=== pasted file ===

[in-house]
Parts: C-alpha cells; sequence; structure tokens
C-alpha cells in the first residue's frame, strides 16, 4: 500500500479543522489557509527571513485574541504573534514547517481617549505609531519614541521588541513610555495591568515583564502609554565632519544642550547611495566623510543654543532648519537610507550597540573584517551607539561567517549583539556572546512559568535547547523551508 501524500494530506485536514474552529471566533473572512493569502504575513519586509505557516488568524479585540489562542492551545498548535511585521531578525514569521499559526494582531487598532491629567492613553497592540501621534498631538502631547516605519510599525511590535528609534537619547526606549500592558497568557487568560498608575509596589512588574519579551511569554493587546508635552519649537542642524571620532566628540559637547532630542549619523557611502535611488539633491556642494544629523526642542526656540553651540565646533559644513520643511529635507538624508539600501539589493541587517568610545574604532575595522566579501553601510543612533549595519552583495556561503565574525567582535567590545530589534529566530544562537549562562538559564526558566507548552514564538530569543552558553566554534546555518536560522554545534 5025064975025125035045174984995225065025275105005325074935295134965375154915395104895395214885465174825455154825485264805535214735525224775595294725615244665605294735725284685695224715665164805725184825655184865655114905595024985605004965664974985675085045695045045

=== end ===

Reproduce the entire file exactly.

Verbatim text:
[in-house]
Parts: C-alpha cells; sequence; structure tokens
C-alpha cells in the first residue's frame, strides 16, 4: 500500500479543522489557509527571513485574541504573534514547517481617549505609531519614541521588541513610555495591568515583564502609554565632519544642550547611495566623510543654543532648519537610507550597540573584517551607539561567517549583539556572546512559568535547547523551508 501524500494530506485536514474552529471566533473572512493569502504575513519586509505557516488568524479585540489562542492551545498548535511585521531578525514569521499559526494582531487598532491629567492613553497592540501621534498631538502631547516605519510599525511590535528609534537619547526606549500592558497568557487568560498608575509596589512588574519579551511569554493587546508635552519649537542642524571620532566628540559637547532630542549619523557611502535611488539633491556642494544629523526642542526656540553651540565646533559644513520643511529635507538624508539600501539589493541587517568610545574604532575595522566579501553601510543612533549595519552583495556561503565574525567582535567590545530589534529566530544562537549562562538559564526558566507548552514564538530569543552558553566554534546555518536560522554545534 5025064975025125035045174984995225065025275105005325074935295134965375154915395104895395214885465174825455154825485264805535214735525224775595294725615244665605294735725284685695224715665164805725184825655184865655114905595024985605004965664974985675085045695045045